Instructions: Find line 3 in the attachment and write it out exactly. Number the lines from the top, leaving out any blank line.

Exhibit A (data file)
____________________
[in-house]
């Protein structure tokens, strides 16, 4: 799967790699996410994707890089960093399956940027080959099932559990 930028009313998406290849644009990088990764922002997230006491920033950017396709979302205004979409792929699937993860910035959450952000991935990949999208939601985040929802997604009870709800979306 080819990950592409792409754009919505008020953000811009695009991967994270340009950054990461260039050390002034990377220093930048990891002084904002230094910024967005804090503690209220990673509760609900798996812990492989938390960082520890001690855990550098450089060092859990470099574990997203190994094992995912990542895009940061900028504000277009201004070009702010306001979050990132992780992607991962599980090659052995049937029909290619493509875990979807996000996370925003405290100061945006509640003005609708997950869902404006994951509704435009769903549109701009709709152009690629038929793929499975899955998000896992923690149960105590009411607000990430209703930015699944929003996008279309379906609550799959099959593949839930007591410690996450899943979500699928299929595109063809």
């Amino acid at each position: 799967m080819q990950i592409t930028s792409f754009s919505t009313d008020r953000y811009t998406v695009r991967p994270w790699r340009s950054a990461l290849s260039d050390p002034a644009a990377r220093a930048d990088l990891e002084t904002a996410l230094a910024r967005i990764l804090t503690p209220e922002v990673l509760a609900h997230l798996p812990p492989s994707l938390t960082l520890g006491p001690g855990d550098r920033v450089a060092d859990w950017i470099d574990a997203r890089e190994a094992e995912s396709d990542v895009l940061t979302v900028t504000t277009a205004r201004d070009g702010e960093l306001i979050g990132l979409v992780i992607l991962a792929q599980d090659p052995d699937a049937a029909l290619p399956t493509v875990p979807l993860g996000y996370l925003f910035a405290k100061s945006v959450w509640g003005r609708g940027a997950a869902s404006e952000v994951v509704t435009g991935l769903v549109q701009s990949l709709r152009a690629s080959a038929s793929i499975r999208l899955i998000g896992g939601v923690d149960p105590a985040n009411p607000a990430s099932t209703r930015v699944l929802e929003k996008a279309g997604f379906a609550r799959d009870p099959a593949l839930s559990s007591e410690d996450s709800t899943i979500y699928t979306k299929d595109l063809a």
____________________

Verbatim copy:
């Amino acid at each position: 799967m080819q990950i592409t930028s792409f754009s919505t009313d008020r953000y811009t998406v695009r991967p994270w790699r340009s950054a990461l290849s260039d050390p002034a644009a990377r220093a930048d990088l990891e002084t904002a996410l230094a910024r967005i990764l804090t503690p209220e922002v990673l509760a609900h997230l798996p812990p492989s994707l938390t960082l520890g006491p001690g855990d550098r920033v450089a060092d859990w950017i470099d574990a997203r890089e190994a094992e995912s396709d990542v895009l940061t979302v900028t504000t277009a205004r201004d070009g702010e960093l306001i979050g990132l979409v992780i992607l991962a792929q599980d090659p052995d699937a049937a029909l290619p399956t493509v875990p979807l993860g996000y996370l925003f910035a405290k100061s945006v959450w509640g003005r609708g940027a997950a869902s404006e952000v994951v509704t435009g991935l769903v549109q701009s990949l709709r152009a690629s080959a038929s793929i499975r999208l899955i998000g896992g939601v923690d149960p105590a985040n009411p607000a990430s099932t209703r930015v699944l929802e929003k996008a279309g997604f379906a609550r799959d009870p099959a593949l839930s559990s007591e410690d996450s709800t899943i979500y699928t979306k299929d595109l063809a």